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December 14, 2015




Meir (or Mir) is a village in the Governorate of Asyut, in Upper Egypt, not far off from al-Qusiya and the Christian Monastery of al-Muharraq. It contains a large Christian population and is famous for its Tombs of Meir that are ancient Egyptian rock-cut tombs, west of the village. These tombs belong to the nobles of the 6th and the 12th Dynasties in the nome of Cusae (al-Qusiya); and they are decorated with beautiful relief that reflects the life and religion of these two periods of the Old and Middle Kingdoms. Despite the facts they have suffered illicit digging, they still preserve magnificent scenes from Ancient Egypt. The first archaeologist to study the tombs was the British Egyptologist, Ayward M. Blackman (1883 – 1956), who wrote about his findings in his book, The Rock Tombs of Meir (1915 – 1953).

When Egypt became Christian – a faith change, I should remind, that had not been brought about on the heads of spears and swords by foreign armies like the case with Islam – Christian monks took these tombs of their ancestors as cells and worshipped Christ in them. Some writers claim that the Copts destroyed some of the faces and names of the Ancient Egyptian deities in these tombs – a claim repeated by Lonely Planets.[1] There is no evidence whatsoever that the Copts actually did that. A few years ago, I visited the tombs, and with the local Egyptian Antiquity Department guide, we went patients over the wonderful reliefs, and we saw nothing to support that. I saw some naked genitalia which have not been obliterated or disfigured – one would expect the puritanical monks to have targeted these first if they had been carried away by their religion to destroy anything. Admittedly, the Copts have added their marks in some of Egypt’s Pharaonic monuments, such as engraving crosses or writing Coptic graffiti. But they were doing that to their property – monuments that belonged to their fathers and great fathers: the Copts were merely putting their stamp on what belonged to them.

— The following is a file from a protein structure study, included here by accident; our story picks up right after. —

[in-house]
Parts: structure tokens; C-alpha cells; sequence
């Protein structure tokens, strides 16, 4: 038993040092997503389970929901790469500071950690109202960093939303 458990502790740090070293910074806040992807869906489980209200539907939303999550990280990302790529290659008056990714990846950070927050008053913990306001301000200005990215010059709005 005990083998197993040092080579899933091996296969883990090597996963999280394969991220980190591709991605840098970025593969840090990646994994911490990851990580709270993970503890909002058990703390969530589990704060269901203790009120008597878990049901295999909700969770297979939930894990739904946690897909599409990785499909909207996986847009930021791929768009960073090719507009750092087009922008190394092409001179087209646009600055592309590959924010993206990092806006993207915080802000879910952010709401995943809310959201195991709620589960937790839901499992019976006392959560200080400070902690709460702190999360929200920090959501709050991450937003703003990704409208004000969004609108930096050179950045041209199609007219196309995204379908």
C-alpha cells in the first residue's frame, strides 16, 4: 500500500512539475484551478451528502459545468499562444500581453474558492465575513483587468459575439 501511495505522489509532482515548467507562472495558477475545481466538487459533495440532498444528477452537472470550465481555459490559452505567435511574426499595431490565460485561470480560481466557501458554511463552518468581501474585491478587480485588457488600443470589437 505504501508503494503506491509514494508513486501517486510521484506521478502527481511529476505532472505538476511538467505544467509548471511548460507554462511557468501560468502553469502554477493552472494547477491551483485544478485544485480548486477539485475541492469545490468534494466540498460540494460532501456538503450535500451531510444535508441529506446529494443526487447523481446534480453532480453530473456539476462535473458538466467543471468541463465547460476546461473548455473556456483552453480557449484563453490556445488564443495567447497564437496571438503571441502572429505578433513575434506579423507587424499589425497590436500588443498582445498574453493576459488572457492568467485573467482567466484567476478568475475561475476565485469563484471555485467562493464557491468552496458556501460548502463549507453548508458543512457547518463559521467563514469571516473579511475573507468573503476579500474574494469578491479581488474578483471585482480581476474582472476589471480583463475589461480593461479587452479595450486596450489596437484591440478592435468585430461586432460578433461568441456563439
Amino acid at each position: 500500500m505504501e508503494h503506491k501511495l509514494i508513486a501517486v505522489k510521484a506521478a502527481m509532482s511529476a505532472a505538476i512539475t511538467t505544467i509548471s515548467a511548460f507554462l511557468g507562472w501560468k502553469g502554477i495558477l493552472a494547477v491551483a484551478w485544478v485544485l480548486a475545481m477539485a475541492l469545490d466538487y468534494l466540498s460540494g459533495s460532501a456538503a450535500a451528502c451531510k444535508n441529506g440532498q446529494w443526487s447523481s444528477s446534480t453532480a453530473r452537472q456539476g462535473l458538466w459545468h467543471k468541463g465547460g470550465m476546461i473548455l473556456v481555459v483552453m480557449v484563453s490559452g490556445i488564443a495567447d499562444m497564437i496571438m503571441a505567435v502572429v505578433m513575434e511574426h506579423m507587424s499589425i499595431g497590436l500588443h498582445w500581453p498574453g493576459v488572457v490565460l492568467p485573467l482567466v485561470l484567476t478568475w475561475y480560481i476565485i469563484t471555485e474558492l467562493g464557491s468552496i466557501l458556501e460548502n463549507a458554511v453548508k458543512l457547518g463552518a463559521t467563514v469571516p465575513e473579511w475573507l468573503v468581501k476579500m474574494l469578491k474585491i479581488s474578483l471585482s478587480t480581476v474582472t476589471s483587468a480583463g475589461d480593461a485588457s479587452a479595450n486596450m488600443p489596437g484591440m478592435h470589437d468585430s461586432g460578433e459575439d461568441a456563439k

Of course one would have preferred no interference whatsoever for the sake of the discipline of Egyptology. But it is unfair to criticise the Copts for using what’s theirs for what was then their new faith. One must also remember that the interference by the Copts in Pharaonic monuments is minimal. Those who decry such Coptic stamping of their properties are possibly driven by anti-Christian zeal rather than anything else; and one can detect in many of them unfairness and unfriendliness towards the Copts. Without wanting to be seen as critical of the great Western Egyptologists, I would like to point to the fact that the damage caused by the graffiti of Western travelers; inexperienced and amateur excavation, illicit trade and the pulling out of reliefs for exportation have all possibly caused greater damage to Egypt’s ancient monuments than any “damage” the Copts might have caused. Further, let us not forget that the damage caused to Egypt’s Pharaonic past by Arabs and Muslims, who invaded Egypt and ruled it, is huge and was carried out in industrial scale by people who had no connection or attachment or respect to Ancient Egypt.I have no heard much criticism of that.


[1] Lonely Planet Egypt by Lonely Planet, Anthony Sattin, Jessica Lee (2012).


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